March 21, 2023
Healthy Schools Campaign’s (HSC) work to make schools healthier places for all students is guided by the priorities and needs of the entire school community. That means supporting students, teachers, administration and school staff, while also building relationships with parents, caregivers, neighbors and community groups. Kenneth Varner, HSC’s Community Engagement Manager, has been actively working with schools in the Austin community for several years; he has found that effectively supporting schools and families often takes him into the broader community. HSC’s commitment to healthier schools is deeply connected to and in support of community development strategies taking place across Austin.
A core tenet of HSC’s Space to Grow program – which transforms outdated school grounds into vibrant and safe shared spaces for learning, play and connecting with nature – is to ensure that everyone who uses the green schoolyards has a voice in the design, and is welcomed and encouraged to use the space. This requires actively meeting, engaging and building deep relationships in the communities where Space to Grow schoolyards are built.
To date, Space to Grow has built two green schoolyards in the Austin community area. Austin, located on Chicago’s far west side, is the largest community area in Chicago, and has the second largest population of any Chicago community with over 96,000 residents. 76% of Austin residents are Black, and 17% are Latin(x), and the community has suffered from racist policies and disinvestment for decades.
While doing outreach to support the first of the two Austin Space to Grow schoolyards at Leland Elementary, Kenneth was introduced to Austin Coming Together (ACT), a community-based organization. ACT was taking the lead in developing a quality of life plan in the Austin community, and Kenneth got involved. “My main intention was to represent how schools can contribute to and benefit from community development,” he says.
Kenneth was asked to co-chair the Community Narrative Task Force of the quality of life plan, now known as Austin Forward. Together. The plan focuses on action items in several areas including education, economic development and housing. Kenneth’s work with Space to Grow and his dedication to community driven investment made him a good fit for this role, and the process has shown what is possible when community members are given the opportunity to express their wants and needs.
The high level of participation by community members in the quality of life planning and implementation phases has reinforced the importance of community design processes. Kenneth noted, “When people are actively involved in planning a project, and know that their ideas are represented, they are more inclined to be involved in future phases of said project.” Space to Grow has proven that community members are more inclined to use a space that they had a hand in designing.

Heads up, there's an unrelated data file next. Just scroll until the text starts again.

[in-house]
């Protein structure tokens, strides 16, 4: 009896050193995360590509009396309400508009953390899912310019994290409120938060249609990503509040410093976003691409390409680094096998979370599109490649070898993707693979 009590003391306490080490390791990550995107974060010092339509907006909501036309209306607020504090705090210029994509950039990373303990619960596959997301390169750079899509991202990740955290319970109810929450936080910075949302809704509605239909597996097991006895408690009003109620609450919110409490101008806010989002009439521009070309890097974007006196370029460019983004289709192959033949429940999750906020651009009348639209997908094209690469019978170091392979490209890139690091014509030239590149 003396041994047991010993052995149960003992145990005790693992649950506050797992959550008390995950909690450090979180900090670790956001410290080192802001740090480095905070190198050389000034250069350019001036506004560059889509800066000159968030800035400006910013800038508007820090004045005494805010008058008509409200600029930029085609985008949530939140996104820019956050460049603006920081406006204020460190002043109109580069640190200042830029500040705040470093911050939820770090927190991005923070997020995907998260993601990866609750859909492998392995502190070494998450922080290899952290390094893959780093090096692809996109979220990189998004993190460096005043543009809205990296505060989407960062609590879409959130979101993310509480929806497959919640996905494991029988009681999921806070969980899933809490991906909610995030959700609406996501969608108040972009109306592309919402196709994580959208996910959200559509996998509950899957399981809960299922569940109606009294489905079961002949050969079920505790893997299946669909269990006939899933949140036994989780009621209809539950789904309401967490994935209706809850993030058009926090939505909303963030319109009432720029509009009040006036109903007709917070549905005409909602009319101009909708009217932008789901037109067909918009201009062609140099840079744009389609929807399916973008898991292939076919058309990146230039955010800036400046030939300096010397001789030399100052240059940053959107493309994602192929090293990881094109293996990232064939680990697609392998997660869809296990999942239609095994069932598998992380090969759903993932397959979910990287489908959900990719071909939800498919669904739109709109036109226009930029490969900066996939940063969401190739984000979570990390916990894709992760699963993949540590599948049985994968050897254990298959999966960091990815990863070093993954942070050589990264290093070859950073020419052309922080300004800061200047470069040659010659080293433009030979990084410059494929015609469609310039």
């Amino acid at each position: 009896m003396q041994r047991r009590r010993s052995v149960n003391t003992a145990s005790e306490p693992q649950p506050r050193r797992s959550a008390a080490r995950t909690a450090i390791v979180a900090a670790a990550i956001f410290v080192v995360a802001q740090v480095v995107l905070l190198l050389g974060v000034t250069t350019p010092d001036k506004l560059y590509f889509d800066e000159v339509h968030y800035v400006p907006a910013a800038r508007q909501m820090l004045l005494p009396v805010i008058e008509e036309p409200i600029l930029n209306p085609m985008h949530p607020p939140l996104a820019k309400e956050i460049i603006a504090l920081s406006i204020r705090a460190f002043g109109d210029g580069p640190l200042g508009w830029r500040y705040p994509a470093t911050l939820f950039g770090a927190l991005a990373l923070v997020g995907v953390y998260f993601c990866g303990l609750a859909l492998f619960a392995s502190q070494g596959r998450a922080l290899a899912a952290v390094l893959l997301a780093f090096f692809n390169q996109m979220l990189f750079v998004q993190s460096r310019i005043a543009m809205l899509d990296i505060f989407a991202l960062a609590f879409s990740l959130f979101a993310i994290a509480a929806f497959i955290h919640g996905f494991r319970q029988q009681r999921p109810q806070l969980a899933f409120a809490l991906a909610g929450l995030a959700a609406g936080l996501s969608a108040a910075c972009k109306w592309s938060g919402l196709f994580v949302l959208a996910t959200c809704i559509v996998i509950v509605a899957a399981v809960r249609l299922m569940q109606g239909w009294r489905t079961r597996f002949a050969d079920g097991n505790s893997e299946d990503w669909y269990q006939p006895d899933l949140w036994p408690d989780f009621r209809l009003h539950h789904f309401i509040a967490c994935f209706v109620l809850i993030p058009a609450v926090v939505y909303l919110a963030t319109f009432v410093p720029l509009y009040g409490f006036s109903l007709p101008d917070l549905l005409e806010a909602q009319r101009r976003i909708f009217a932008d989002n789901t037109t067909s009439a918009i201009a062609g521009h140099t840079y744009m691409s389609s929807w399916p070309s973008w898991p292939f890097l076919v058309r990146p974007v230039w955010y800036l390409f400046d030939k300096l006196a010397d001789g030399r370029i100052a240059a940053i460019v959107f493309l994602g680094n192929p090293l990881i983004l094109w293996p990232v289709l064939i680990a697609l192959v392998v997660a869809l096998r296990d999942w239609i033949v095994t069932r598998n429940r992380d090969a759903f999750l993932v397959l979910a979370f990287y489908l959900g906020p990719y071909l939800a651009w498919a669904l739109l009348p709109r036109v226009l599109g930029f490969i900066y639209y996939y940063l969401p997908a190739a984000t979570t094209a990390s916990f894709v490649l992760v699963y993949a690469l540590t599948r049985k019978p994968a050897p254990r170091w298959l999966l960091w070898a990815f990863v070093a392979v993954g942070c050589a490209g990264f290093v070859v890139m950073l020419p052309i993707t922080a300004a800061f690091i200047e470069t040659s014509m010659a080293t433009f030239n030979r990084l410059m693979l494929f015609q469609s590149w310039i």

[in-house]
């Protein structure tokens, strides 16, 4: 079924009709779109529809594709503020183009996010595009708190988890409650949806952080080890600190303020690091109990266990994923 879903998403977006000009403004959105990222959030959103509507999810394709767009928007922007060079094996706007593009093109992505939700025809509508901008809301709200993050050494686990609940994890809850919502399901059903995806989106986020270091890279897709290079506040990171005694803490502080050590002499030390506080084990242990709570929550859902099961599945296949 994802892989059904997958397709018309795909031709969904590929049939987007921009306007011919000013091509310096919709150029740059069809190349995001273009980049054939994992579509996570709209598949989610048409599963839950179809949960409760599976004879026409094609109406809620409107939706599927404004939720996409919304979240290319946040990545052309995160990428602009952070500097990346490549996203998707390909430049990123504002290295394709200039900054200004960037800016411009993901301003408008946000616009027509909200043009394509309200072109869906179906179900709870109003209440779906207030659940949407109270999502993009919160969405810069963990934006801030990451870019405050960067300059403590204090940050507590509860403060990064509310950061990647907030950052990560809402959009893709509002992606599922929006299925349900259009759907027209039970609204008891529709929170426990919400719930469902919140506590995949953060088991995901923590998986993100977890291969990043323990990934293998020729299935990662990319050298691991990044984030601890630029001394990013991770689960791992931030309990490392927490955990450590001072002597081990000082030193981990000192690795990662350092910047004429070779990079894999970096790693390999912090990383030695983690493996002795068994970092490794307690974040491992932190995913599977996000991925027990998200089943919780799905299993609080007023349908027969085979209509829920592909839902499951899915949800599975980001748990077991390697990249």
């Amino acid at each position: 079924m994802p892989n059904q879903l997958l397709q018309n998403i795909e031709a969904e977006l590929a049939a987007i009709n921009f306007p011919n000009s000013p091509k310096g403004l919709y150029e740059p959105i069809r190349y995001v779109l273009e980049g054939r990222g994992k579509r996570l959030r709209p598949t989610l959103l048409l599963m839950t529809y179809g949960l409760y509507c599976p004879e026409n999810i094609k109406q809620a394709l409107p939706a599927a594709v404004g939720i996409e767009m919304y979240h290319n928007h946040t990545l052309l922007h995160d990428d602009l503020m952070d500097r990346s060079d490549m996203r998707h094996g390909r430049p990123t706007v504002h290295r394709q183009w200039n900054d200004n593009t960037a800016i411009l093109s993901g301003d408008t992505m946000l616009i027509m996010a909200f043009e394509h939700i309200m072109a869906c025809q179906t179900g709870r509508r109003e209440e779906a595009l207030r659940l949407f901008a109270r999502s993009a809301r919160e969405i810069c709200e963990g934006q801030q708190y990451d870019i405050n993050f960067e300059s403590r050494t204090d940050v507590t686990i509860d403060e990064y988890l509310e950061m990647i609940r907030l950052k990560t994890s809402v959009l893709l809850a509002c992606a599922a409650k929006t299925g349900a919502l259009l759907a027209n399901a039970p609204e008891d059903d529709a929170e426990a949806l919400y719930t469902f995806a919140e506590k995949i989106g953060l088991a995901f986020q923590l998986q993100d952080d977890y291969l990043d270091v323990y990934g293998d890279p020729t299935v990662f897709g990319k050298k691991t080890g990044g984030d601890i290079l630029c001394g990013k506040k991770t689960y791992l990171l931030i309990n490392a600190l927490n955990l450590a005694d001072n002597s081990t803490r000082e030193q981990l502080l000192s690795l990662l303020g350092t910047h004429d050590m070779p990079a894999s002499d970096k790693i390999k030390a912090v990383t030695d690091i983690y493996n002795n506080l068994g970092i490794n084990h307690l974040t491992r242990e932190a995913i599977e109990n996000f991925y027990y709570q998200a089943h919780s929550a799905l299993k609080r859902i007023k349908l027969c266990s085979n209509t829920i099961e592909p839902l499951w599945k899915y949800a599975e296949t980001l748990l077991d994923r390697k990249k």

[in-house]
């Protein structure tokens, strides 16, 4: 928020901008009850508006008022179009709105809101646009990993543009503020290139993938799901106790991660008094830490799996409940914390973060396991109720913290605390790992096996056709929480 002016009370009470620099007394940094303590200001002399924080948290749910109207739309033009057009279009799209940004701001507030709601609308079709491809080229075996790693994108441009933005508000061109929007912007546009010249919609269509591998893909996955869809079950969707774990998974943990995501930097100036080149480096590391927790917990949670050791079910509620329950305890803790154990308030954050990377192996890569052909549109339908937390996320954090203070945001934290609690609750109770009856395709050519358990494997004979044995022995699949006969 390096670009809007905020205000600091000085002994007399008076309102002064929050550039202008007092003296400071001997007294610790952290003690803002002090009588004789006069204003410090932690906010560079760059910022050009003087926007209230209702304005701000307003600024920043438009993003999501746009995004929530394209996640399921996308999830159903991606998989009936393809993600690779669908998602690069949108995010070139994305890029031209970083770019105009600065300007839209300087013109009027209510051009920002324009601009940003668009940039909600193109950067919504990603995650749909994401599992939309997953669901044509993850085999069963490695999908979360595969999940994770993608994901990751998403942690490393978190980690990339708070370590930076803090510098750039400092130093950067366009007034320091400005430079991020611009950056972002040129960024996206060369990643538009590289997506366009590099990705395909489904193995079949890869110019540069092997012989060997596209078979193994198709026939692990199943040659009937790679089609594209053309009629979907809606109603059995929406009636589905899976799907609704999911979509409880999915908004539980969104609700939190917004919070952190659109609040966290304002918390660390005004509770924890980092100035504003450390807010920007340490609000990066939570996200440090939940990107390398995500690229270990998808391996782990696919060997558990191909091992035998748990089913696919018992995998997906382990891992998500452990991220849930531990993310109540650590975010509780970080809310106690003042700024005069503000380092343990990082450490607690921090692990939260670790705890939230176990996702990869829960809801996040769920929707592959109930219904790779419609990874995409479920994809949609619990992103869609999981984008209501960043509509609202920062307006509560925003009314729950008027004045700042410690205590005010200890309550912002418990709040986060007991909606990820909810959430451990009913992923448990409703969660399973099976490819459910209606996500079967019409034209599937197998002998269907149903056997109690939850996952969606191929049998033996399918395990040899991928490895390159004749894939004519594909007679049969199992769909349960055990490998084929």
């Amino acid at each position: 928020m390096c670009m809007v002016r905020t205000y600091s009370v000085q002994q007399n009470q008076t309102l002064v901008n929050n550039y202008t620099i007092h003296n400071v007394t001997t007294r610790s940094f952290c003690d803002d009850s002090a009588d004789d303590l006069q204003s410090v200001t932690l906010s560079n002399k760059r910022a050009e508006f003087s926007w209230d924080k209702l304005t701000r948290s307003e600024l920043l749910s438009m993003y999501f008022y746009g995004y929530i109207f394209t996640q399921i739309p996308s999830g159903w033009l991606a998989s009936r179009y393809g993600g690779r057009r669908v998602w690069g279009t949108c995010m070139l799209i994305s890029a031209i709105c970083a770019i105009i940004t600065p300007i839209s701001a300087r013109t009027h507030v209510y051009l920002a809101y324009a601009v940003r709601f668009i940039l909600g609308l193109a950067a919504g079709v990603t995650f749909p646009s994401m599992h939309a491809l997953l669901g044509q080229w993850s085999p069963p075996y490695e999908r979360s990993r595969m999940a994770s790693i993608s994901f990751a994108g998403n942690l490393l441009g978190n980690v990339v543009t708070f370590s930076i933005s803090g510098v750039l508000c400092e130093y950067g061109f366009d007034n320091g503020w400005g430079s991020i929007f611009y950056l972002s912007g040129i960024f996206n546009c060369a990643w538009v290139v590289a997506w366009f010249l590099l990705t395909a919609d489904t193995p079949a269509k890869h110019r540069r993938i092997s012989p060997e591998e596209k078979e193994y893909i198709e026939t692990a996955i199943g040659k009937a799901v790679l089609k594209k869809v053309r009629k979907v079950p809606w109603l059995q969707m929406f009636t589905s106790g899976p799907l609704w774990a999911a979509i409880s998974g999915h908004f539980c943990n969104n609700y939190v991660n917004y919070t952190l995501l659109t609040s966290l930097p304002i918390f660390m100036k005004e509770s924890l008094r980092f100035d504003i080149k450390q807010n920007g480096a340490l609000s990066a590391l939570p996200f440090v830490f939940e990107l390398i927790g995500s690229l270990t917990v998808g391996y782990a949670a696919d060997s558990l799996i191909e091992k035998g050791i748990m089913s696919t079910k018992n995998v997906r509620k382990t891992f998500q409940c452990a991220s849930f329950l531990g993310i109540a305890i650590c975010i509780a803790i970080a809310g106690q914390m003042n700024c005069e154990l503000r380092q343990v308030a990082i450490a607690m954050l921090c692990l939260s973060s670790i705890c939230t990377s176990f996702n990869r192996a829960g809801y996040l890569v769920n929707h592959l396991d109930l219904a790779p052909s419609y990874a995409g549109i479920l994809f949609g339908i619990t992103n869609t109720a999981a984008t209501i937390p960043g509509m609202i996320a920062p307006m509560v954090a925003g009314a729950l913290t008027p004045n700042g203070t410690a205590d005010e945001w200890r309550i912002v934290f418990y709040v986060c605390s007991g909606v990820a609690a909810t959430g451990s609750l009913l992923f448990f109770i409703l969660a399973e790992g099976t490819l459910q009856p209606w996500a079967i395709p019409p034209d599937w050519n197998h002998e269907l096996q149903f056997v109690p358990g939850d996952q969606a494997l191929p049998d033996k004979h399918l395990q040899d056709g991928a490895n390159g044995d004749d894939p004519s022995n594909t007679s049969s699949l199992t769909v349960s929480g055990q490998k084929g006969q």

The Austin Forward. Together. plan has been in the implementation phase for three years, and part of that has been seeking community input as well as updating community members on the progress. “Not only do community members have a voice, but this entire process was developed by and implemented by community members,” Kenneth says. “We are bringing to fruition the vision that community members have for their own neighborhood.”
Kenneth helps coordinate the efforts that are focused on improving health and wellness in Austin, developing authentic stories for media, and improving opportunities to engage in art and cultural expressions in the neighborhood.
Kenneth also ensures that schools – and in particular the outdoor spaces at schools – are included in the conversation. “In my opinion, many times schools are left out of community development strategies,” he says. But schools are often located in the center of a neighborhood or community, so part of Kenneth’s work with the plan is identifying barriers to community use of the schoolyards and how the plan can help mitigate those barriers.
The Austin community has seen more investment since the implementation of the plan and that’s poised to continue. “I am excited to see how the community will make substantial changes,” Kenneth says. “Austin has been disinvested in for decades. I am excited to see how the community will thrive when it is being intentionally supported.”